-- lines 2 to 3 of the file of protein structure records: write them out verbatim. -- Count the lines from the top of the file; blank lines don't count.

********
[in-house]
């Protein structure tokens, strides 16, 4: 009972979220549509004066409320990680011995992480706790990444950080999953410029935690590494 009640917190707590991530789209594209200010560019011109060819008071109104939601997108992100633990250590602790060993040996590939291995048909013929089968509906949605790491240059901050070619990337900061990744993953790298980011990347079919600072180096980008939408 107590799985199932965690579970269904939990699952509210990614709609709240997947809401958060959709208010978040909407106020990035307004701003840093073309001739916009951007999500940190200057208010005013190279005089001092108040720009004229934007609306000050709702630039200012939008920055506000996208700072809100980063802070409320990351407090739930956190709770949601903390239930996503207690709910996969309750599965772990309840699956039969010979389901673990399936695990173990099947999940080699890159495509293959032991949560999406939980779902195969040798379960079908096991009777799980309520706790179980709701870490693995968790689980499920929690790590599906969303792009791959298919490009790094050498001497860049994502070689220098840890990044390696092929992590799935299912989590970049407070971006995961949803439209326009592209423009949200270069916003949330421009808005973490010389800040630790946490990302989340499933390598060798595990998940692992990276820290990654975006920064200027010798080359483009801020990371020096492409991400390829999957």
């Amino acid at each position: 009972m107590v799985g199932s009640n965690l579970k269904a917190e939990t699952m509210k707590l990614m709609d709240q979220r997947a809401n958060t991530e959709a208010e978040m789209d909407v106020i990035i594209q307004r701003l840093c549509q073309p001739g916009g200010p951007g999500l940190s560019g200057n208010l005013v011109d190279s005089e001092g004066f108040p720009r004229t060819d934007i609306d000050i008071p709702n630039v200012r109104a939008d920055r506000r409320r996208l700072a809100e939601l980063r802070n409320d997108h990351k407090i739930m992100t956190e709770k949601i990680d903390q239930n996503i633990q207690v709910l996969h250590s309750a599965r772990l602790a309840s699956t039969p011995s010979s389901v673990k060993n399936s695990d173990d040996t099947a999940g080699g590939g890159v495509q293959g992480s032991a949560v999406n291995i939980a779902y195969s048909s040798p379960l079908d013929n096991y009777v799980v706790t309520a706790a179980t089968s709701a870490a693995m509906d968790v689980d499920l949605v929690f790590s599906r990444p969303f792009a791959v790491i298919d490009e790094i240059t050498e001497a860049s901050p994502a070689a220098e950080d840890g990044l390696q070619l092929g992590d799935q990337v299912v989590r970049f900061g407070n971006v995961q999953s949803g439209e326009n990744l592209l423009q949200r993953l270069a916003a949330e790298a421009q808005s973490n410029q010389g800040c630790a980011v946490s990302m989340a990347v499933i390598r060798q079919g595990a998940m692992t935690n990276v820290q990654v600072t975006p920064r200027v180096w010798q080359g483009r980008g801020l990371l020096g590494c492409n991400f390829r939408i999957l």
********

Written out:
């Protein structure tokens, strides 16, 4: 009972979220549509004066409320990680011995992480706790990444950080999953410029935690590494 009640917190707590991530789209594209200010560019011109060819008071109104939601997108992100633990250590602790060993040996590939291995048909013929089968509906949605790491240059901050070619990337900061990744993953790298980011990347079919600072180096980008939408 107590799985199932965690579970269904939990699952509210990614709609709240997947809401958060959709208010978040909407106020990035307004701003840093073309001739916009951007999500940190200057208010005013190279005089001092108040720009004229934007609306000050709702630039200012939008920055506000996208700072809100980063802070409320990351407090739930956190709770949601903390239930996503207690709910996969309750599965772990309840699956039969010979389901673990399936695990173990099947999940080699890159495509293959032991949560999406939980779902195969040798379960079908096991009777799980309520706790179980709701870490693995968790689980499920929690790590599906969303792009791959298919490009790094050498001497860049994502070689220098840890990044390696092929992590799935299912989590970049407070971006995961949803439209326009592209423009949200270069916003949330421009808005973490010389800040630790946490990302989340499933390598060798595990998940692992990276820290990654975006920064200027010798080359483009801020990371020096492409991400390829999957």
């Amino acid at each position: 009972m107590v799985g199932s009640n965690l579970k269904a917190e939990t699952m509210k707590l990614m709609d709240q979220r997947a809401n958060t991530e959709a208010e978040m789209d909407v106020i990035i594209q307004r701003l840093c549509q073309p001739g916009g200010p951007g999500l940190s560019g200057n208010l005013v011109d190279s005089e001092g004066f108040p720009r004229t060819d934007i609306d000050i008071p709702n630039v200012r109104a939008d920055r506000r409320r996208l700072a809100e939601l980063r802070n409320d997108h990351k407090i739930m992100t956190e709770k949601i990680d903390q239930n996503i633990q207690v709910l996969h250590s309750a599965r772990l602790a309840s699956t039969p011995s010979s389901v673990k060993n399936s695990d173990d040996t099947a999940g080699g590939g890159v495509q293959g992480s032991a949560v999406n291995i939980a779902y195969s048909s040798p379960l079908d013929n096991y009777v799980v706790t309520a706790a179980t089968s709701a870490a693995m509906d968790v689980d499920l949605v929690f790590s599906r990444p969303f792009a791959v790491i298919d490009e790094i240059t050498e001497a860049s901050p994502a070689a220098e950080d840890g990044l390696q070619l092929g992590d799935q990337v299912v989590r970049f900061g407070n971006v995961q999953s949803g439209e326009n990744l592209l423009q949200r993953l270069a916003a949330e790298a421009q808005s973490n410029q010389g800040c630790a980011v946490s990302m989340a990347v499933i390598r060798q079919g595990a998940m692992t935690n990276v820290q990654v600072t975006p920064r200027v180096w010798q080359g483009r980008g801020l990371l020096g590494c492409n991400f390829r939408i999957l």